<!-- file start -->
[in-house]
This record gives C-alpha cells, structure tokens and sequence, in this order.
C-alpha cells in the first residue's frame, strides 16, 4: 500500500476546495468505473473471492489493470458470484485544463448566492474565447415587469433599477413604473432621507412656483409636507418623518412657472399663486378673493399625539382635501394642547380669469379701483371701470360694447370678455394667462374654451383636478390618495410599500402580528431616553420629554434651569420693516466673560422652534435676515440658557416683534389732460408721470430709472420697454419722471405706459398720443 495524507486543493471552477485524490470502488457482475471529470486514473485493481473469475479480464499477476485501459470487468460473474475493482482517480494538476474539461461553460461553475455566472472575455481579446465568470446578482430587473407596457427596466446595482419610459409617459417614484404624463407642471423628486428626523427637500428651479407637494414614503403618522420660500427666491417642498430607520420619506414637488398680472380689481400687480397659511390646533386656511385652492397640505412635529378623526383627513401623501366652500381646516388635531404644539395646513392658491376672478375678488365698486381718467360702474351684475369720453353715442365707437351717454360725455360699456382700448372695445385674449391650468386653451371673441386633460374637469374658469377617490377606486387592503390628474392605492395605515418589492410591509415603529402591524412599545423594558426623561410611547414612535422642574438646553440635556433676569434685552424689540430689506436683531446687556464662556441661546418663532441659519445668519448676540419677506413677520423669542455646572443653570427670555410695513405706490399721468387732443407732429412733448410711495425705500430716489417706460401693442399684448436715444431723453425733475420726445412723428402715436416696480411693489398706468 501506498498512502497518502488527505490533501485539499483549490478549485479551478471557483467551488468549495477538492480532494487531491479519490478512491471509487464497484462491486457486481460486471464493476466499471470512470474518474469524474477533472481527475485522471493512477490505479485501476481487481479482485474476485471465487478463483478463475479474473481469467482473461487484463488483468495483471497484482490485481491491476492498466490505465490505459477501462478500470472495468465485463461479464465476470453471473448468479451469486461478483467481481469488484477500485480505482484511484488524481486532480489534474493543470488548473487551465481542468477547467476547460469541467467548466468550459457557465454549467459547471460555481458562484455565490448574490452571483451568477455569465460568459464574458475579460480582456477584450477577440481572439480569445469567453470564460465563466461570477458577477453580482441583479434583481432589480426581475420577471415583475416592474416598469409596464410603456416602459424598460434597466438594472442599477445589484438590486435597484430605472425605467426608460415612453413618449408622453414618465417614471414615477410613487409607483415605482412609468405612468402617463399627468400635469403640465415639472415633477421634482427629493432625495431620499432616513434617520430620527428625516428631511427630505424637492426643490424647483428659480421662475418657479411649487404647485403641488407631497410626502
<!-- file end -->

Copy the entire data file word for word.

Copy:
[in-house]
This record gives C-alpha cells, structure tokens and sequence, in this order.
C-alpha cells in the first residue's frame, strides 16, 4: 500500500476546495468505473473471492489493470458470484485544463448566492474565447415587469433599477413604473432621507412656483409636507418623518412657472399663486378673493399625539382635501394642547380669469379701483371701470360694447370678455394667462374654451383636478390618495410599500402580528431616553420629554434651569420693516466673560422652534435676515440658557416683534389732460408721470430709472420697454419722471405706459398720443 495524507486543493471552477485524490470502488457482475471529470486514473485493481473469475479480464499477476485501459470487468460473474475493482482517480494538476474539461461553460461553475455566472472575455481579446465568470446578482430587473407596457427596466446595482419610459409617459417614484404624463407642471423628486428626523427637500428651479407637494414614503403618522420660500427666491417642498430607520420619506414637488398680472380689481400687480397659511390646533386656511385652492397640505412635529378623526383627513401623501366652500381646516388635531404644539395646513392658491376672478375678488365698486381718467360702474351684475369720453353715442365707437351717454360725455360699456382700448372695445385674449391650468386653451371673441386633460374637469374658469377617490377606486387592503390628474392605492395605515418589492410591509415603529402591524412599545423594558426623561410611547414612535422642574438646553440635556433676569434685552424689540430689506436683531446687556464662556441661546418663532441659519445668519448676540419677506413677520423669542455646572443653570427670555410695513405706490399721468387732443407732429412733448410711495425705500430716489417706460401693442399684448436715444431723453425733475420726445412723428402715436416696480411693489398706468 501506498498512502497518502488527505490533501485539499483549490478549485479551478471557483467551488468549495477538492480532494487531491479519490478512491471509487464497484462491486457486481460486471464493476466499471470512470474518474469524474477533472481527475485522471493512477490505479485501476481487481479482485474476485471465487478463483478463475479474473481469467482473461487484463488483468495483471497484482490485481491491476492498466490505465490505459477501462478500470472495468465485463461479464465476470453471473448468479451469486461478483467481481469488484477500485480505482484511484488524481486532480489534474493543470488548473487551465481542468477547467476547460469541467467548466468550459457557465454549467459547471460555481458562484455565490448574490452571483451568477455569465460568459464574458475579460480582456477584450477577440481572439480569445469567453470564460465563466461570477458577477453580482441583479434583481432589480426581475420577471415583475416592474416598469409596464410603456416602459424598460434597466438594472442599477445589484438590486435597484430605472425605467426608460415612453413618449408622453414618465417614471414615477410613487409607483415605482412609468405612468402617463399627468400635469403640465415639472415633477421634482427629493432625495431620499432616513434617520430620527428625516428631511427630505424637492426643490424647483428659480421662475418657479411649487404647485403641488407631497410626502